LONDON — Burberry is putting increased momentum behind its luxury leather goods, buying out its longstanding Italian manufacturer CF&P, WWD has learned.
CF&P employees, including the team of craftsmen who have worked closely with Burberry for more than a decade, will transfer to the company on completion of the transaction, which is expected later this year. The terms of the deal were not disclosed.
Marco Gobbetti, Burberry’s chief executive officer, called the acquisition a major milestone for the brand and “a statement of our ambition in this strategically important category.” He said the purchase would create a “center of excellence” for Burberry’s leather goods, covering all activities from prototyping, product innovation, engineering and the coordination of production.
“This will give us greater control over quality, cost, delivery and sustainability of our leather goods,” Gobbetti said.
CF&P is based in Scandicci, Italy, a few miles south of Florence, and specializes in the development and manufacture of luxury leather handbags and accessories.
Burberry said its newly acquired operations will remain at the current site, and that the parts of CF&P not included in the transaction will continue to operate as separate entities under the CF&P name, but at a different site.
The new purchase dovetails with Burberry’s effort to refine its leather goods offer from a variety of angles. In March 2017, the British brand hired Sabrina Bonesi as design director for leather goods and shoes, a new role. Bonesi, a leather goods expert who had previously worked for Prada and Dior, is responsible for men’s and women’s bags, shoes and accessories at Burberry.
When he laid out his strategy last November, Gobbetti put great emphasis on his plans for luxury leather goods. He said he sees a major opportunity for building out and upgrading the handbag offer with more and varied product. He also wants to build up footwear, and cross-sell leather accessories with clothes as part of a new strategy to “wardrobe” customers from head-to-toe rather than sell them a single item.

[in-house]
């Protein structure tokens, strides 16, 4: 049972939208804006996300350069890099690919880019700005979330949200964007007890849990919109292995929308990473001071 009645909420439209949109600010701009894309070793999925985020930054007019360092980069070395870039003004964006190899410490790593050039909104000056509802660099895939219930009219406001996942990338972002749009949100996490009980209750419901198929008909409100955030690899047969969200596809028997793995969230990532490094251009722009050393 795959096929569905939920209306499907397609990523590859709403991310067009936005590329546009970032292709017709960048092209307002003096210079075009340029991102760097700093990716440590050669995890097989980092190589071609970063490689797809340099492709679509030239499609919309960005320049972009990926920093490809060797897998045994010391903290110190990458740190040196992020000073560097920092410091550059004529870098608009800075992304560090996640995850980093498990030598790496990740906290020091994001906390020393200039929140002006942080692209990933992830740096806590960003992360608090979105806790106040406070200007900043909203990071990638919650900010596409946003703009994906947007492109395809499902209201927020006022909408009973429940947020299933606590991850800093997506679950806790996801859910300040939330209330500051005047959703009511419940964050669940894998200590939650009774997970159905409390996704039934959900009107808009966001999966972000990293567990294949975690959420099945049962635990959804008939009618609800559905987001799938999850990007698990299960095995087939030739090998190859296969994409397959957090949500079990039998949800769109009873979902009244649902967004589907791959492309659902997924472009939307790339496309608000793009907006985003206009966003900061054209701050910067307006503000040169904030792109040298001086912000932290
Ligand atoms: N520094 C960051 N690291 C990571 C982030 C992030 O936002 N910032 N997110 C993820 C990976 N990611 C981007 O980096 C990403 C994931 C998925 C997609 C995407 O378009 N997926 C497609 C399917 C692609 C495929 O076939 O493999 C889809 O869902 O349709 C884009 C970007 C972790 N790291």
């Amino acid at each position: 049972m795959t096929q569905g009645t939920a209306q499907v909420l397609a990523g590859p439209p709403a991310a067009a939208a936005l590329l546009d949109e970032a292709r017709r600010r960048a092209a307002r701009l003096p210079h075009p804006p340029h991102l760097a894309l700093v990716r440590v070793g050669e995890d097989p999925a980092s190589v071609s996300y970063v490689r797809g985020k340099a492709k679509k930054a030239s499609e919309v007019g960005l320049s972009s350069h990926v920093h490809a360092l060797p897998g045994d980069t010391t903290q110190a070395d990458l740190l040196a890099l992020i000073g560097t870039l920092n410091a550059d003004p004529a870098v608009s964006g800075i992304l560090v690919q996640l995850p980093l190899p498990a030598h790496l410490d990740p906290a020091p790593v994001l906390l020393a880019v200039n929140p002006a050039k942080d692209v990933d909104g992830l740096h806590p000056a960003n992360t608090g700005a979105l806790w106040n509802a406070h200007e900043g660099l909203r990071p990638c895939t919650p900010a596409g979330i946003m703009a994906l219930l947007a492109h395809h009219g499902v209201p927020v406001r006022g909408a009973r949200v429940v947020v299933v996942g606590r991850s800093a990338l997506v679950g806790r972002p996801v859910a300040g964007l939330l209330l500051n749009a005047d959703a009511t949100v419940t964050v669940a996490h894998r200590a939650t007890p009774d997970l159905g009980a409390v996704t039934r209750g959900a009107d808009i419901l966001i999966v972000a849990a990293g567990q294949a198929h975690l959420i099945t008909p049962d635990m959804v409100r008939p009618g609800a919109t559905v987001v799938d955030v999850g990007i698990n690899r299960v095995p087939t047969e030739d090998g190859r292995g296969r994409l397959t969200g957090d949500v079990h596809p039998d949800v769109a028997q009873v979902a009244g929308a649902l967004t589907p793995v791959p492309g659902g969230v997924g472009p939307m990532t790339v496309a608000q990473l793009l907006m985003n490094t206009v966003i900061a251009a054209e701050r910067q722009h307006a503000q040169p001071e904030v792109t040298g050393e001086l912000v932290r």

“We have a pretty good leather accessories business for an apparel company, and we’re starting from a position of strength. I expect the leather goods business to grow significantly,” he said in November.
His plan is also to offer a greater breadth of price points and increase the prominence and space dedicated to leather goods in the stores. An upgraded and expanded leather goods offering will also play a big role in boosting Burberry’s retail productivity, an area where it’s been lagging behind its peers.
Burberry’s strategy to take back control of leather goods production is in line with those of some of its competitors.
As reported last year, Compagnie Financière Richemont purchased Serapian, the historic, high-end Milanese accessories brand and leather goods manufacturer that was founded in 1945. Although Richemont didn’t offer up many details about the purchase, it is understood the luxury giant will be taking advantage of the factories to scale up its leather goods production.
Serapian has an atelier in Milan and a factory in Varese. It operates flagships in Milan, Venice, Rome, Los Angeles and Doha.
Burberry’s leather factory acquisition isn’t the only news to emerge from Gobbetti and his team. On Friday, the brand’s new chief creative officer Riccardo Tisci lifted the veil on his vision for the brand, curating a series of looks from the Burberry spring 2019 pre-collection that were designed by the in-house team. Burberry said the 16 looks, which appeared on Burberry’s Instagram Stories, allude to a new aesthetic vision for the brand.
Tisci’s first collection will be revealed during London Fashion Week in September.